Tuesday, May 11, 2010

South Works Proposal to Benefit Boating Community

A rendering of the proposed South Works project, which would eventually have 13,575 residential units, 17.5 million square feet of commercial space and a 1,500-slip marina.


South Works developers seek $98-million TIF subsidy

May 11, 2010

By Alby Gallun

From Chicago Real Estate Daily.com

A rendering of the proposed South Works project, which would eventually have 13,575 residential units, 17.5 million square feet of commercial space and a 1,500-slip marina.

(Crain’s) — The joint venture that wants to redevelop the massive South Works property on the south lakefront has asked the city for as much as $98 million in tax-increment financing to help pay for the project’s first phase, which would include a major shopping center and nearly 1,000 homes.

If the city signs off on the request, it would be the largest TIF grant ever for a private real estate development in Chicago. The Community Development Commission will consider the proposal at a 1 p.m. meeting Tuesday.

The commission’s blessing would mark a major step forward for Chicago-based developer McCaffery Interests Inc., which has been planning a development on the vacant steel mill site for more than five years. The TIF grant would help fund the project’s initial phase on the northwest corner of the 530-acre lakefront site, which sits between 79th Street and the Calumet River.

McCaffery, which is developing the site in a joint venture with property owner U.S. Steel Corp., plans to spend about $300 million on the 76-acre first phase, which would comprise 984 residential units and as much as a million square feet of retail and other commercial space.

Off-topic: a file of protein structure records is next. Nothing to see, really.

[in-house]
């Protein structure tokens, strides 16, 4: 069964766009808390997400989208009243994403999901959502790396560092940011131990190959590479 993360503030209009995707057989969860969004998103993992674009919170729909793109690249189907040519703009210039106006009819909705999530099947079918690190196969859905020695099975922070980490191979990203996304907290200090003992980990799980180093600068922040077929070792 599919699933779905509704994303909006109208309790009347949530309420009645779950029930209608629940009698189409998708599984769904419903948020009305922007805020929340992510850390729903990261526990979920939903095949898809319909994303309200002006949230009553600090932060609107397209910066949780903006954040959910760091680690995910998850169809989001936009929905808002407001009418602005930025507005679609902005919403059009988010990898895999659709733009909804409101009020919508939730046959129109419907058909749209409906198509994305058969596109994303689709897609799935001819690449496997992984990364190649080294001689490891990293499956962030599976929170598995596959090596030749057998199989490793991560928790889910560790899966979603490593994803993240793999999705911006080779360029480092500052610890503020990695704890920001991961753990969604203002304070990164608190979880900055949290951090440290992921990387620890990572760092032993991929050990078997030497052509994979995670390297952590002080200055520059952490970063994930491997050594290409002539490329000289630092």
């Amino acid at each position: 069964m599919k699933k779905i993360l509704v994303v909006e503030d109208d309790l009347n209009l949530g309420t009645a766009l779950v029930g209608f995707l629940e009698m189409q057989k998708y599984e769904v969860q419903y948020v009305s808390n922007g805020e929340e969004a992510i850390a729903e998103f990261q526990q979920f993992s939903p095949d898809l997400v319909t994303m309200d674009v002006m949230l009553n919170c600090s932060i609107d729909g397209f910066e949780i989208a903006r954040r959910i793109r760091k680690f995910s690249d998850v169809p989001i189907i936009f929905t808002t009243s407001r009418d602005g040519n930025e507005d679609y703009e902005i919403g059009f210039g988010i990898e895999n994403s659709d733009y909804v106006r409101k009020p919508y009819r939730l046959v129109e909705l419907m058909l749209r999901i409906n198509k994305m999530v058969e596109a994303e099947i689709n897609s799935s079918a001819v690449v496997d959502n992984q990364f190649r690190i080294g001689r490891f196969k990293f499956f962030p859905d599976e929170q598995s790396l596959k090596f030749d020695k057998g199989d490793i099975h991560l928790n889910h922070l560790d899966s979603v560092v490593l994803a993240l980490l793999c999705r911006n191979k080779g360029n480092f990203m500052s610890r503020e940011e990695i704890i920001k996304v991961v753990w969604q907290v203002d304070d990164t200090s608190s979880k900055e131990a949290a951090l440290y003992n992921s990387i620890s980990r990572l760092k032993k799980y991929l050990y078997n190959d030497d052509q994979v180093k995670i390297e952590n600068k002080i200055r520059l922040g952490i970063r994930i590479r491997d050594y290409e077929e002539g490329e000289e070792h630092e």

“It’s really going to be a new downtown for the South Side of Chicago,” says McCaffery Partner Edmund Woodbury.

TIF grants are a controversial development tool because they direct property tax dollars that would normally fund school districts and other public services to pay for private- and public-sector building projects. Critics charge that the city abuses the TIF system by using it to subsidize developments that would go forward anyway.

That’s not the case with South Works, which has no sewers, streets or other infrastructure to support a real estate development, Mr. Woodbury says. The TIF would cover those public costs, he says.

“All that we’re asking for is what it takes to make the site buildable,” he says. “If any place needs it, this is the place. What’s the role of public investment? It’s infrastructure.”

The TIF money would cover nearly a third of the project’s costs, a high percentage for a private development, says lawyer and TIF consultant Samuel Polsky, a principal at Chicago-based Polsky & Associates Ltd.

“But it could be justified if it’s being used for streets, sewers and infrastructure,” he says.

The City Council also would have to sign off on the TIF request. Mr. Woodbury expects construction to begin in 2013 and the first stores to open in 2014.

Overall, McCaffery and U.S. Steel plan to build 13,575 residential units, 17.5 million square feet of commercial space and a 1,500-slip marina at South Works, a process that could take as many as 45 years to complete and cost more than $4 billion.

McCaffery’s more immediate priority is to find retail tenants for the shopping center, a tough task in the current economy. The firm will be pushing the project “really hard” to retailers at the International Council of Shopping Centers trade show this month in Las Vegas, Mr. Woodbury says.

The reception has been “quite positive” so far, he says, but retailers need to be educated about the neighborhood because they haven’t thought much about expanding there.

“The city’s been so north-centric that it’s exciting to open everyone’s eyes to the South Side of Chicago,” he says.



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